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While They Can Still Hear (The Case For Living Eulogies)

We say pretty words about dead people.

There’s something about Death that forces the poet in us to the surface. When we lose someone we love, we suddenly feel free to speak beautiful, flowery sentiments of gratitude, and affection, and admiration; words that we’d kept bottled-up for years; words the other person had been longing their entire lives for.

And now that we’re finally ready to say them, they can’t hear.

My father passed away this time last year, and like many who grieve, I talk to him all the time. One of the greatest sources of peace I have, comes from the fact that he’s heard it all before.

He knew I loved him and respected him and was grateful for him, because I’d told him when he was alive. While I often wonder if the words reach him now, I take comfort in knowing that they reached him then.

Life can be shockingly mundane, and that monotony has a way of tricking us; of lulling us into believing that we have as much time as we need with people. That feeling sedates us just enough, so that we rarely feel the urgency of fully expressing our hearts to those we love.

And then, when we have everything instantly ripped-out from under us in the blink of a tear-filled eye, things suddenly feel pretty darn urgent.

In the moments and months following the loss of someone we love, we get hit by the frantic flood of every unspoken thought, every withheld word, every undelivered sweetness; and we plead for just a few precious seconds back so that we can say all that we never said; all that we should have said. Time becomes something invaluable that we’d gladly sell everything we own for.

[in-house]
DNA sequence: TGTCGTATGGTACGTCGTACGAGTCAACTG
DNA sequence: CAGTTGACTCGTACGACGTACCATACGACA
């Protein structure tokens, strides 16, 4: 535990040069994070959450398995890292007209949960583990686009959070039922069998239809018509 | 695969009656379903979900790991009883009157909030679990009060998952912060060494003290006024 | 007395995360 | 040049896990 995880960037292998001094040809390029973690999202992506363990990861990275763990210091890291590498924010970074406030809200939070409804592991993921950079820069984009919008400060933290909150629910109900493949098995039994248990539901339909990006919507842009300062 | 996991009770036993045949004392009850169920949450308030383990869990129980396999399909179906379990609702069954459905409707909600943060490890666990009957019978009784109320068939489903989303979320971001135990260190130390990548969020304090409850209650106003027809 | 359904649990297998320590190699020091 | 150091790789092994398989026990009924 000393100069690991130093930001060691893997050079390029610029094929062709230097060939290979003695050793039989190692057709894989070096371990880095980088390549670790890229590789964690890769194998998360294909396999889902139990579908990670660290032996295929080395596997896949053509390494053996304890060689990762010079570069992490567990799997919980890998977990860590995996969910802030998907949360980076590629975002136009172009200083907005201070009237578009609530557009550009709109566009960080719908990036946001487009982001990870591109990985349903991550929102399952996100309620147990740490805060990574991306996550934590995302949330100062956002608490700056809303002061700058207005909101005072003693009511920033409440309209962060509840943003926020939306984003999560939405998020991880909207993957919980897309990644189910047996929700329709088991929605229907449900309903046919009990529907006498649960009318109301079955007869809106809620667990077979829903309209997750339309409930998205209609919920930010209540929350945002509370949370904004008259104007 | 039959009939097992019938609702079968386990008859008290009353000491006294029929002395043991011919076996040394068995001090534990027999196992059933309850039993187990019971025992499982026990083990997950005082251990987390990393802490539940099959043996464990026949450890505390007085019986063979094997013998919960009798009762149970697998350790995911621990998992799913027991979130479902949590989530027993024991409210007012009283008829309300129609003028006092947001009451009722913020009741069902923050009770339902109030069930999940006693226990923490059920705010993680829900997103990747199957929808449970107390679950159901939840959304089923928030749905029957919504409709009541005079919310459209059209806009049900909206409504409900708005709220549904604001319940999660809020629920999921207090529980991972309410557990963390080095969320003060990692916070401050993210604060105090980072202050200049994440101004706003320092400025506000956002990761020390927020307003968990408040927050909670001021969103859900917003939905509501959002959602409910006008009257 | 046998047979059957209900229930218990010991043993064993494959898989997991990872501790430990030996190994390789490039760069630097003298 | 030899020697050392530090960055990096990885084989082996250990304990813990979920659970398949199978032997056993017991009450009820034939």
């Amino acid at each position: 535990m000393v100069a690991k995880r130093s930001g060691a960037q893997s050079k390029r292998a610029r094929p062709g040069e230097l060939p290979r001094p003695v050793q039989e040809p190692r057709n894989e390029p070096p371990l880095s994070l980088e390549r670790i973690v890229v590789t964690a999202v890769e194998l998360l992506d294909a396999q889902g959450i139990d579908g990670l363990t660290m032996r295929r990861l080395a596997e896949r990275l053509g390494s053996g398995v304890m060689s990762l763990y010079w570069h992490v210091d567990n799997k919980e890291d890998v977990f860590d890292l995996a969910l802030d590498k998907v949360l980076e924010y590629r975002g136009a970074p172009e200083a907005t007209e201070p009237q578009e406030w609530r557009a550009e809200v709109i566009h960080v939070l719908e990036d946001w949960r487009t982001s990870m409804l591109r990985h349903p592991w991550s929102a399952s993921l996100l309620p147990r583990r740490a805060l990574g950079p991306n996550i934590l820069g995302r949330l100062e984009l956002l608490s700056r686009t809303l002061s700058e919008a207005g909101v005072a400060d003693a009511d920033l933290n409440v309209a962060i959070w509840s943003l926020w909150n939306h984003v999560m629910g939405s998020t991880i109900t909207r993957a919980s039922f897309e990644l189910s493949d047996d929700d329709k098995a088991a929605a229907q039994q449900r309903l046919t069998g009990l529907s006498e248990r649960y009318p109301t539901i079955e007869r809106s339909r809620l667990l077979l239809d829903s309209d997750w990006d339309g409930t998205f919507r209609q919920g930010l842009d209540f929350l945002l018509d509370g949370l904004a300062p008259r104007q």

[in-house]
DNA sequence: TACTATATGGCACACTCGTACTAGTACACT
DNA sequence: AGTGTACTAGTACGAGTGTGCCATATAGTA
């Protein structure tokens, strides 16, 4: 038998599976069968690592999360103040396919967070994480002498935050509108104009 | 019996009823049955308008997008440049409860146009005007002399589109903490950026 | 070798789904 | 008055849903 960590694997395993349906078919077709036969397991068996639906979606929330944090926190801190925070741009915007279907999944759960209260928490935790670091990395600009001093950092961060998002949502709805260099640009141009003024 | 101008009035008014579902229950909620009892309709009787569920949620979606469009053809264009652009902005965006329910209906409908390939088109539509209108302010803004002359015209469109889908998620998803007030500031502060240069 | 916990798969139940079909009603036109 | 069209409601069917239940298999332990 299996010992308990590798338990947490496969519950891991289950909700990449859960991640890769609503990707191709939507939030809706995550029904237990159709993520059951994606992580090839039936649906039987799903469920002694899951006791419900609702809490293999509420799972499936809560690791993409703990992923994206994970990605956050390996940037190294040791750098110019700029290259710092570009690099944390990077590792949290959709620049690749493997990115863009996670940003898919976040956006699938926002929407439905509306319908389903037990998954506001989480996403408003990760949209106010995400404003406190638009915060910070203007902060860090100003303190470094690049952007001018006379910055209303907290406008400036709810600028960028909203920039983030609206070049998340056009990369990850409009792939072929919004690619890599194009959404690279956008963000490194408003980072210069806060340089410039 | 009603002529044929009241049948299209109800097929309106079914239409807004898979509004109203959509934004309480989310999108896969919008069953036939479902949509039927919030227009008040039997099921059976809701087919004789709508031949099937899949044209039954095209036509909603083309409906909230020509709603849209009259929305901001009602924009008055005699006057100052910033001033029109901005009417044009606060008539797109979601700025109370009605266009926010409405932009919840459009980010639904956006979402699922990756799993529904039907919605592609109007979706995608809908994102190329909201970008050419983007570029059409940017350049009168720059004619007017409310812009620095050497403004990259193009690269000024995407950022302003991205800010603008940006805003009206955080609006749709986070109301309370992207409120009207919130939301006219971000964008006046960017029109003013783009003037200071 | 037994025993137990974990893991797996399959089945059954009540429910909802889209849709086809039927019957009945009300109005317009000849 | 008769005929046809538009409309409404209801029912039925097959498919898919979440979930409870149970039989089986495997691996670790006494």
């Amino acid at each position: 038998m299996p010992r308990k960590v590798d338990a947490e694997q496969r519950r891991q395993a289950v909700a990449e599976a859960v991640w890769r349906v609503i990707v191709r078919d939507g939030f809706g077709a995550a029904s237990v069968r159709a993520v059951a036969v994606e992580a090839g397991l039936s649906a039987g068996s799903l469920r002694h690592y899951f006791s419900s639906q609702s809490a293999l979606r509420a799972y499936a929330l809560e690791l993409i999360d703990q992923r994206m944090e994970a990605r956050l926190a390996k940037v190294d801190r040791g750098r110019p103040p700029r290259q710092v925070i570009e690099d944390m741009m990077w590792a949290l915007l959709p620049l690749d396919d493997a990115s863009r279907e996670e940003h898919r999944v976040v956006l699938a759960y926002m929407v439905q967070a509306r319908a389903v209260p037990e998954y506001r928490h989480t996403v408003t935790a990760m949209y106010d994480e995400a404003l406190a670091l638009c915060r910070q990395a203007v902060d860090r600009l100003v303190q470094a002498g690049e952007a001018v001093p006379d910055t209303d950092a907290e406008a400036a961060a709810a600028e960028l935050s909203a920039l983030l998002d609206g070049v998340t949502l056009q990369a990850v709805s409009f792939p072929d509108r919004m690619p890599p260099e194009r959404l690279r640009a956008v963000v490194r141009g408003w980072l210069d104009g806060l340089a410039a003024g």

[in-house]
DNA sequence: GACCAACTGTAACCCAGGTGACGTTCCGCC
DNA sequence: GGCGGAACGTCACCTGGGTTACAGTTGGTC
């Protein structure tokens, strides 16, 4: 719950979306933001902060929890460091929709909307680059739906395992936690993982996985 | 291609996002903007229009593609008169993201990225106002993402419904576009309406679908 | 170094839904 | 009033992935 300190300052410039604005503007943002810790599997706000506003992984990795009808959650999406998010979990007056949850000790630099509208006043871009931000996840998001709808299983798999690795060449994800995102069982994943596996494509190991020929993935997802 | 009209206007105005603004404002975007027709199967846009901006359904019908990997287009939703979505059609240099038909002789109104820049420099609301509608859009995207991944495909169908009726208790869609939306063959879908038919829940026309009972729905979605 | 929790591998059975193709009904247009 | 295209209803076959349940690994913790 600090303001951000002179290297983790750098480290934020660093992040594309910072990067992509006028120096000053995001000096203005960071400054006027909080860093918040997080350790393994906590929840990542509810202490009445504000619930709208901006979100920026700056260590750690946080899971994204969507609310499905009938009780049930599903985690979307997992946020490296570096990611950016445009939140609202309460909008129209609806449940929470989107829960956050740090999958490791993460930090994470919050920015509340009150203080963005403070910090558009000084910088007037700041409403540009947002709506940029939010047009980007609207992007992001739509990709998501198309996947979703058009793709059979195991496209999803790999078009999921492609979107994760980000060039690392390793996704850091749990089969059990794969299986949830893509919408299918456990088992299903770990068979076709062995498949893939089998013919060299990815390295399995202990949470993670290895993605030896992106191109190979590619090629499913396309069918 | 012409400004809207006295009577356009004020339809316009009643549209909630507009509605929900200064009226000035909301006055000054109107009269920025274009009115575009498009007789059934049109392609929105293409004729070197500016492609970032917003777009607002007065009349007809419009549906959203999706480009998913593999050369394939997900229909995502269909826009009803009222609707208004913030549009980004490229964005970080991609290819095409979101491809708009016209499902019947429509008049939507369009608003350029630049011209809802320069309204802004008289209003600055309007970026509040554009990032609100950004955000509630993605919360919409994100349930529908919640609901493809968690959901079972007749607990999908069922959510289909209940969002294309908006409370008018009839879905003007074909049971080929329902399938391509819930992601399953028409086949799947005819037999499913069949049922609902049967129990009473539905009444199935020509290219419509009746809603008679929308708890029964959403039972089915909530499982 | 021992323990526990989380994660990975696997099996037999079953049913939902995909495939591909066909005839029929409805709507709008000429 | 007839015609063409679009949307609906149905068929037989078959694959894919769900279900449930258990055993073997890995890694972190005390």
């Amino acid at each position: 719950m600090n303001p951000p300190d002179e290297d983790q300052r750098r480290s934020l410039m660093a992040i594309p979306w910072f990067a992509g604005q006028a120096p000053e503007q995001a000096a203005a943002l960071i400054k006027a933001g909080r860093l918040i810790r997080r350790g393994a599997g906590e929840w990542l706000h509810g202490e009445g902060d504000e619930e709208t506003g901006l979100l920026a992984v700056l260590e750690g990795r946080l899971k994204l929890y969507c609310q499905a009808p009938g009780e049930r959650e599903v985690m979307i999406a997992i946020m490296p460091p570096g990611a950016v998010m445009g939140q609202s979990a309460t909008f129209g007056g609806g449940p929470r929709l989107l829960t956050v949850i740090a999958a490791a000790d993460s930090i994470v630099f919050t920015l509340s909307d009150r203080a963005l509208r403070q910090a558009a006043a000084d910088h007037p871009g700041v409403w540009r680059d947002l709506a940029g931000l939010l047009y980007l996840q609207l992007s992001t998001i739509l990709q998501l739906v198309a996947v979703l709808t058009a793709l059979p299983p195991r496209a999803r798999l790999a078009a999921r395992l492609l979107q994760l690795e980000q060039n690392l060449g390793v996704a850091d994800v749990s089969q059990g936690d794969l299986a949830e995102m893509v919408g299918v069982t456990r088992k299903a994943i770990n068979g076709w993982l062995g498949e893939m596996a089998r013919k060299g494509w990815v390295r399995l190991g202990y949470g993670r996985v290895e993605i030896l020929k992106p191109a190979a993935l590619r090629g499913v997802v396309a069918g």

Eulogies are really wonderful things, they’re just usually really poorly timed.

We like to say that people are “late” after they’ve passed away, but the truth is that our words are often late too. They’re often too late to change the path of a life while it’s being lived, too late to bring restoration to a broken-hearted soul while still in its body, too late to give someone wings while their feet still touch the ground.

I think we should give people living eulogies; that we should speak lavish, unashamed words of love and kindness, not about them after they’re gone, but to them while we can.

Because the truth is, when it comes to the people you love, (as impossible as it can be to believe), one day you won’t get to choose.

One day you’ll pick-up the phone to call them, and then you’ll catch yourself and remember; and put it back down.
One day you’ll want to sit across from them and say everything you never said but should have; and the chair will be empty.
One day you’ll speak every life-giving, grateful, love-drenched word; and you’ll do it to a head stone, or a casket, or to the ether.

Friend, there are people around you who need to see the full contents of your heart, now. They deserve the blessing of  knowing that they matter, today.

Realize that time is startlingly short.
Give eulogies to the living.
Memorialize them face-to-face.

Speak all the words of love, to those you love.

Say everything while they can still hear.




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